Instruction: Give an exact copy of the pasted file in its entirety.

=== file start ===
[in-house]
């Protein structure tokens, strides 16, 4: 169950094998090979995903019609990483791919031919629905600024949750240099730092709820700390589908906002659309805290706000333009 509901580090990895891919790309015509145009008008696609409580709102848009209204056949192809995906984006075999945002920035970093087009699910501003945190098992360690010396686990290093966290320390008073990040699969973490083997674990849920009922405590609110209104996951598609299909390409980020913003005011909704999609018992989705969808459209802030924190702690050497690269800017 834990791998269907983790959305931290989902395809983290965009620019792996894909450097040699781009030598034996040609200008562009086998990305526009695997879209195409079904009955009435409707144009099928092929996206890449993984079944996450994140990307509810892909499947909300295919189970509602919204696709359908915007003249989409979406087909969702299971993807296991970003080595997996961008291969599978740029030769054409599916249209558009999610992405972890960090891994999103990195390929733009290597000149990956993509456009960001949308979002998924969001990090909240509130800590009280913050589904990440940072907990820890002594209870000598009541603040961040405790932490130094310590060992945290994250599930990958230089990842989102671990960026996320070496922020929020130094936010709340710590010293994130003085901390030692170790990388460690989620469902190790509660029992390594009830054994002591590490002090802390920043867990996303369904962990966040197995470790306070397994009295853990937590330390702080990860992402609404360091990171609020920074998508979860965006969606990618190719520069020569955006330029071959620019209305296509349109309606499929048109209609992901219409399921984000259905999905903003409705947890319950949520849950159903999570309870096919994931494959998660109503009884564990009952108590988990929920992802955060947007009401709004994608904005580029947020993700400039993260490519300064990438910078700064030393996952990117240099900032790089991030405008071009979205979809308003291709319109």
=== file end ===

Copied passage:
[in-house]
């Protein structure tokens, strides 16, 4: 169950094998090979995903019609990483791919031919629905600024949750240099730092709820700390589908906002659309805290706000333009 509901580090990895891919790309015509145009008008696609409580709102848009209204056949192809995906984006075999945002920035970093087009699910501003945190098992360690010396686990290093966290320390008073990040699969973490083997674990849920009922405590609110209104996951598609299909390409980020913003005011909704999609018992989705969808459209802030924190702690050497690269800017 834990791998269907983790959305931290989902395809983290965009620019792996894909450097040699781009030598034996040609200008562009086998990305526009695997879209195409079904009955009435409707144009099928092929996206890449993984079944996450994140990307509810892909499947909300295919189970509602919204696709359908915007003249989409979406087909969702299971993807296991970003080595997996961008291969599978740029030769054409599916249209558009999610992405972890960090891994999103990195390929733009290597000149990956993509456009960001949308979002998924969001990090909240509130800590009280913050589904990440940072907990820890002594209870000598009541603040961040405790932490130094310590060992945290994250599930990958230089990842989102671990960026996320070496922020929020130094936010709340710590010293994130003085901390030692170790990388460690989620469902190790509660029992390594009830054994002591590490002090802390920043867990996303369904962990966040197995470790306070397994009295853990937590330390702080990860992402609404360091990171609020920074998508979860965006969606990618190719520069020569955006330029071959620019209305296509349109309606499929048109209609992901219409399921984000259905999905903003409705947890319950949520849950159903999570309870096919994931494959998660109503009884564990009952108590988990929920992802955060947007009401709004994608904005580029947020993700400039993260490519300064990438910078700064030393996952990117240099900032790089991030405008071009979205979809308003291709319109």